Big 12 commissioner Bob Bowlsby was singing a new tune on Wednesday regarding the conference’s championship game, or lack thereof. A few quick thoughts on what looks like a half-baked idea.
*It's been one year. How anyone can draw hard conclusions from a season's worth of results is beyond me.
*Fundamentally, a championship game has no place in a league with a round-robin schedule. You’d think this goes without saying. It’s as useless as a thesaurus in Les Miles’ office.
*On a related note, proponents argued that the advent of the College Football Playoff wouldn’t impact college football’s regular season. This shows just how misguided they were.
If two teams are guaranteed to run it back every year in a title game, it’s hard to see how that doesn’t devalue the regular season, at least for the Big 12. With the playoff now dominating the conversation in college football, I’d anticipate more decisions coming down the pike that tamper with the best regular season in sports in favor of playoff positioning.
*And building off that point, what does this mean for the Red River Shootout? Assume Oklahoma and Texas get their acts back together. It knocks a little luster off their annual October meeting in the Cotton Bowl if it’s viewed as just a precursor to round two.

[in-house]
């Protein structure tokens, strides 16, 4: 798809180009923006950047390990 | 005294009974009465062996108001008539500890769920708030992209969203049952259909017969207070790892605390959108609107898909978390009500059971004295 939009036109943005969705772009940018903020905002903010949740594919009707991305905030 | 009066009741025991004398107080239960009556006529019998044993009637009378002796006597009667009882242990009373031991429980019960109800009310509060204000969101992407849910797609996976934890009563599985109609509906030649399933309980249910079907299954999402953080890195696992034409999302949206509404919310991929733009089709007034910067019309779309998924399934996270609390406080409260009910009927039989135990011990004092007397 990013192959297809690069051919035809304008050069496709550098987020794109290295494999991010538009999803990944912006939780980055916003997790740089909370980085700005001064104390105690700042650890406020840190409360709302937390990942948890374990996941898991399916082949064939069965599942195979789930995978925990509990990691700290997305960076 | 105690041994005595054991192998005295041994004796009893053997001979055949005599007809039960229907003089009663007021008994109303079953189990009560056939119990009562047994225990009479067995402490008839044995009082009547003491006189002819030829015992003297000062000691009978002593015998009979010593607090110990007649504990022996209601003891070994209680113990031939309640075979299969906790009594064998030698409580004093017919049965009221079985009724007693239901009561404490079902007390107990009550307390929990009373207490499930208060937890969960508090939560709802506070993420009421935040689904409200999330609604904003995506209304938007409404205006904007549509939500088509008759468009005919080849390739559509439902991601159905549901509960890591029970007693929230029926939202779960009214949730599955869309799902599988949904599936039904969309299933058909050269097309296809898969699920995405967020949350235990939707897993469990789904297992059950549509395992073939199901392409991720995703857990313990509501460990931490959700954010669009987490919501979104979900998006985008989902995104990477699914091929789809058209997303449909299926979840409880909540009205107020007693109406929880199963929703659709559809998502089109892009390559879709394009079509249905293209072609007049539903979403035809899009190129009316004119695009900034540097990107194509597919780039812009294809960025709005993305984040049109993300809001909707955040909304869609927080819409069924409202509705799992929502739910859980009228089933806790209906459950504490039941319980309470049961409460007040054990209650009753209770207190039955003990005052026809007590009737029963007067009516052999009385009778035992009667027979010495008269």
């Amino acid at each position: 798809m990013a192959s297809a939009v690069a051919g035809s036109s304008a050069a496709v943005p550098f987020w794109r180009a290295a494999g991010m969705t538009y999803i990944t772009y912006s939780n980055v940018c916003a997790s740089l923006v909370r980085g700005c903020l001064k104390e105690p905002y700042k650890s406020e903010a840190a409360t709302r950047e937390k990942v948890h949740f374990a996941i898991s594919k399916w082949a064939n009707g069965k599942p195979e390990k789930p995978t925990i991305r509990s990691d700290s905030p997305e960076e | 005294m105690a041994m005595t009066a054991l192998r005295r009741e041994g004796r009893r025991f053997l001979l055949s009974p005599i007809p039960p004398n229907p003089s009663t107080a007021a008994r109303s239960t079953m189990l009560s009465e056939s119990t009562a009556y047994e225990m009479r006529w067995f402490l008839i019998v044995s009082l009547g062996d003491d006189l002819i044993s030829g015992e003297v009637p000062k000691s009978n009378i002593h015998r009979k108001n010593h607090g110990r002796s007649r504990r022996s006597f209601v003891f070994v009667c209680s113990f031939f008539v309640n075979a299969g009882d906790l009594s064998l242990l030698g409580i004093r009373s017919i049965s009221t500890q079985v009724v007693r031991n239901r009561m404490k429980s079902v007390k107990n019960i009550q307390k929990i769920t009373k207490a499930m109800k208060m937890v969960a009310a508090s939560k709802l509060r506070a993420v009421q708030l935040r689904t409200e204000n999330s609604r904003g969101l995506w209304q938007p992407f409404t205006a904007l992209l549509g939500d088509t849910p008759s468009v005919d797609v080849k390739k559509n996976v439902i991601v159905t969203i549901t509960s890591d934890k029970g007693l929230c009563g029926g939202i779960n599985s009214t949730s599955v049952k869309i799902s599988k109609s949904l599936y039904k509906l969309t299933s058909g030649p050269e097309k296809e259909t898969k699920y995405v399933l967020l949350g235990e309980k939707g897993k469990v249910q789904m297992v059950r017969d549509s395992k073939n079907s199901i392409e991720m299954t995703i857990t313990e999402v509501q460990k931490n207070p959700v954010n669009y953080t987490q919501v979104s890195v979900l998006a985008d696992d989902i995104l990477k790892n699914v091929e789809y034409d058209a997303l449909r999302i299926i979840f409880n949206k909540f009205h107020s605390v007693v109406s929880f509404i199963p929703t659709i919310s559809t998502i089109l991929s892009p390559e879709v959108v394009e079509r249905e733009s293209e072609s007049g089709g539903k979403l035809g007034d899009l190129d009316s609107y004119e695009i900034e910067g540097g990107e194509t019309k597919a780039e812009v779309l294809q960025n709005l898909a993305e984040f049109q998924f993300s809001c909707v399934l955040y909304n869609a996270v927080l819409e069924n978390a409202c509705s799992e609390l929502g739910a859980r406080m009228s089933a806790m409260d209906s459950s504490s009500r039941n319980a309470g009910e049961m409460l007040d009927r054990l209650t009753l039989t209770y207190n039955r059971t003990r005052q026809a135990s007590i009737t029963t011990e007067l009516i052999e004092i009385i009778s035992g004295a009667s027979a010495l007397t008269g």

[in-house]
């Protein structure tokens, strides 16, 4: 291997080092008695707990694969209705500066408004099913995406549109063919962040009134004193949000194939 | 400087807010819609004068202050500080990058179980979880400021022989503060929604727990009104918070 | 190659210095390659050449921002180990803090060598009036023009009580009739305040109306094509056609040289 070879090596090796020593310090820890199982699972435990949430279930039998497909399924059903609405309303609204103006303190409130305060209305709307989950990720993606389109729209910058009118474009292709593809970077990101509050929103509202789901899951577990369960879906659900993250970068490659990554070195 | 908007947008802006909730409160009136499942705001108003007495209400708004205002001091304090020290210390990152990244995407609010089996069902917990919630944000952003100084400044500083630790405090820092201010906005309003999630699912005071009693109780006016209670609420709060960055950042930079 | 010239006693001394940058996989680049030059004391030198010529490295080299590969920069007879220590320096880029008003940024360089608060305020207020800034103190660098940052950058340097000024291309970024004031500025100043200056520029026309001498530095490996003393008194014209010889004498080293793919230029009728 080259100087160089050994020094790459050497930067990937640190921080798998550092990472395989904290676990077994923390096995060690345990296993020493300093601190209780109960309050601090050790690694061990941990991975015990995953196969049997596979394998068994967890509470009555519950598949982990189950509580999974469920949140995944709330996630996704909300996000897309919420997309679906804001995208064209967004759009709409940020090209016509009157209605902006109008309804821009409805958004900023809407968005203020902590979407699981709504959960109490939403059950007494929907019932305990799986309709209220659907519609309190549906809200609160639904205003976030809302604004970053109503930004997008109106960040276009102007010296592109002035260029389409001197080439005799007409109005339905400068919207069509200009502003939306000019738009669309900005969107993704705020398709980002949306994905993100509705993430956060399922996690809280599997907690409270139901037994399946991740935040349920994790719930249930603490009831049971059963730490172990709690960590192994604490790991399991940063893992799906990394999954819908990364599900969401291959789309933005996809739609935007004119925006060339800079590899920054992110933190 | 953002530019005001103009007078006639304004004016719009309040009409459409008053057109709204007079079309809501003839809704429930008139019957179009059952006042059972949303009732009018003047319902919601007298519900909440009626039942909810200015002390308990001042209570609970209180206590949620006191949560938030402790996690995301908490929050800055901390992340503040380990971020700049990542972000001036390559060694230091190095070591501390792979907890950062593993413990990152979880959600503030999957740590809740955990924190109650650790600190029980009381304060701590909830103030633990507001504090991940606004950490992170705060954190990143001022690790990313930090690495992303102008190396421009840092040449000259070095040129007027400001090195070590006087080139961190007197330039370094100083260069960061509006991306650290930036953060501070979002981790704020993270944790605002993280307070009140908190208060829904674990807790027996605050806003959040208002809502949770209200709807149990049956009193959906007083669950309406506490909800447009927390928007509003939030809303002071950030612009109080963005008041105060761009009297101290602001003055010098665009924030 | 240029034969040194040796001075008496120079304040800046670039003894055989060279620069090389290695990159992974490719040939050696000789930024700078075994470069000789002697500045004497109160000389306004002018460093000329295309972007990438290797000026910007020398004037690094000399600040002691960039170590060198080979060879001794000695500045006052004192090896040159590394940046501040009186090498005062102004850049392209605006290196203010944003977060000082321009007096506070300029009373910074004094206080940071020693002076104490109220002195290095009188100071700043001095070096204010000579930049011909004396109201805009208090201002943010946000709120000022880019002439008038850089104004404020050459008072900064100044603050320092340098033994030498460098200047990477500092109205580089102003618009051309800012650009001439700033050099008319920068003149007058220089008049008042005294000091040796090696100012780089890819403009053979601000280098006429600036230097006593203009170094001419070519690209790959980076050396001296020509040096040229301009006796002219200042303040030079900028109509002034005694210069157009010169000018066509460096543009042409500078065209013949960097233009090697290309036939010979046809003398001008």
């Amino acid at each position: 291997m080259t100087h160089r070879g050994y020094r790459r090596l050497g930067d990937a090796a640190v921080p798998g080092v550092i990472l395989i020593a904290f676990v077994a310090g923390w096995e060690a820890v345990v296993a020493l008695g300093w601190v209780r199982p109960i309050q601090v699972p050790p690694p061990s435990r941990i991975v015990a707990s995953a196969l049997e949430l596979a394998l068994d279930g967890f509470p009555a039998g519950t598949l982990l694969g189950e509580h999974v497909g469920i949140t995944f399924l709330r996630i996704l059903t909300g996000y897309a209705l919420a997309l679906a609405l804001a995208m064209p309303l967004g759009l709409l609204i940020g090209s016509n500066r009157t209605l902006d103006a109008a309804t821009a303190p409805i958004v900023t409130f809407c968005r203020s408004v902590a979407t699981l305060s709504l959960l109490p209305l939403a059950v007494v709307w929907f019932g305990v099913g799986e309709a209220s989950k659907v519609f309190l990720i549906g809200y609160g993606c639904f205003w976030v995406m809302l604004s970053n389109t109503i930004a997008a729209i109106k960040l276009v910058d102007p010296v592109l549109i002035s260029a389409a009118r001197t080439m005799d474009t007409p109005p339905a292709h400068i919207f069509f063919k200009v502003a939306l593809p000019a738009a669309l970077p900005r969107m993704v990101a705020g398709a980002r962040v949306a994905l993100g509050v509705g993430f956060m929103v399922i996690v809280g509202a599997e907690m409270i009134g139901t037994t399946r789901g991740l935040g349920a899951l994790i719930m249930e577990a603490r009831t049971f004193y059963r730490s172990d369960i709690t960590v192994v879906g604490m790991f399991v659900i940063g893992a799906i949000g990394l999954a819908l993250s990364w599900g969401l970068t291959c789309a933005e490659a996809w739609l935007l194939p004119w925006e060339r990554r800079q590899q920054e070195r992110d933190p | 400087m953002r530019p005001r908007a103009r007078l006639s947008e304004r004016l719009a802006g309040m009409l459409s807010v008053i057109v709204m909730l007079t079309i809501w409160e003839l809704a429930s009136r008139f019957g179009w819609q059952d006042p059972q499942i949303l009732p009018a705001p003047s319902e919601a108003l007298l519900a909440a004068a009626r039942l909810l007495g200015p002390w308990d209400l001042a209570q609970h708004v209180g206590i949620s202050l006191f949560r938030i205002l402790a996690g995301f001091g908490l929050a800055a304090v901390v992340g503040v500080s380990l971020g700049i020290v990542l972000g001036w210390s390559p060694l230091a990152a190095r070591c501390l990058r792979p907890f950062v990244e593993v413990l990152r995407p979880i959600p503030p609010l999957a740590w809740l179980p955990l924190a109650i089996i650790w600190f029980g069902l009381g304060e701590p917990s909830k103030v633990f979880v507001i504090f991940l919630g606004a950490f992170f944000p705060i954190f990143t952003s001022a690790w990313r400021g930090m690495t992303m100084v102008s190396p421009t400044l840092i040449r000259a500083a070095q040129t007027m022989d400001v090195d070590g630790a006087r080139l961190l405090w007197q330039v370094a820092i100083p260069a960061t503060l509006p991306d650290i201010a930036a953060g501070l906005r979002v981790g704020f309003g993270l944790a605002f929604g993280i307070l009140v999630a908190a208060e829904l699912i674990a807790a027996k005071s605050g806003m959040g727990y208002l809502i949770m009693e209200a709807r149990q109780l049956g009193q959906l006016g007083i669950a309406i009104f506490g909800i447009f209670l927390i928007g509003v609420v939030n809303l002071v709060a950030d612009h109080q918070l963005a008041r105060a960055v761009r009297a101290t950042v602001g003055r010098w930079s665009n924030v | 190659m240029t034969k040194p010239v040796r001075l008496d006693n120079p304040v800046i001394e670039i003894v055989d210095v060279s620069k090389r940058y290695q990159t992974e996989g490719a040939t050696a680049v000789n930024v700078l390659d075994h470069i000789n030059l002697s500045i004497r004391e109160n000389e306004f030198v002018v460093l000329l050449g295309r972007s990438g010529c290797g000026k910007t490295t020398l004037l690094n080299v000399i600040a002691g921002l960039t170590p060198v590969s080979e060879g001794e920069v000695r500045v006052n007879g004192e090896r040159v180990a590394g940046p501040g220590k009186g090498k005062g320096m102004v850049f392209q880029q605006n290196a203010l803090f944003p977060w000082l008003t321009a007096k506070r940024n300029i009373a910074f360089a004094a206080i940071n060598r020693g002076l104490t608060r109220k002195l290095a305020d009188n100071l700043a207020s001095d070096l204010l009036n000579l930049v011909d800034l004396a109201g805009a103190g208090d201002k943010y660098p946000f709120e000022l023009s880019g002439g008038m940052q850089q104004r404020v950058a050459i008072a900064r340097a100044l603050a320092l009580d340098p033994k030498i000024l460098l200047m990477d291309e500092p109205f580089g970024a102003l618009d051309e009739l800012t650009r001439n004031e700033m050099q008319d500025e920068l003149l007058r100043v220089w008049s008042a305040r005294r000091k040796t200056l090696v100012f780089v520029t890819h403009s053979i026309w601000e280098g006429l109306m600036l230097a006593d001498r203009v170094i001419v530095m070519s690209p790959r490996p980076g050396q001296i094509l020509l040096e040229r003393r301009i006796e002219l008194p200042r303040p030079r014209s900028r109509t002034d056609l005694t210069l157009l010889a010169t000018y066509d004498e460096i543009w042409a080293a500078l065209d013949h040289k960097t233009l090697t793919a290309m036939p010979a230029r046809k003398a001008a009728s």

*Framing has contributed to this entire fiasco.
The notion that the Big 12 either has an easier path to the playoff or a less taxing schedule without a conference title game just doesn’t hold up. Every Big 12 team save Baylor played 10 regular season games against Power 5 opponents. That’s the same number as the champs of the SEC and Big Ten.
So if the Big 12 does go ahead with this plan, it’s winner will likely play 11 of 13 games against Power 5 competition every year. Bowlsby better sell that point hard for the sake of ensuring a league member is in the tournament way more often than not.
*If we’re to accept that 13 games > 12 games, does that necessitate that the selection committee’s bar for teams that only play 12 games must be extraordinarily high.
For example, say a team from the SEC West is 11-1, but it doesn’t win its division and only plays 12 regular season games. How should the committee view that squad relative to other candidates that played 13 games?
*Maybe some kind of development in the upcoming season will knock some sense into the conference shot callers.
*I don't think this changes anything related to conference expansion, so let's nip that in the bud.
*Yes, this absolutely falls under the Big 12 heading of "everything's amazing and nobody's happy."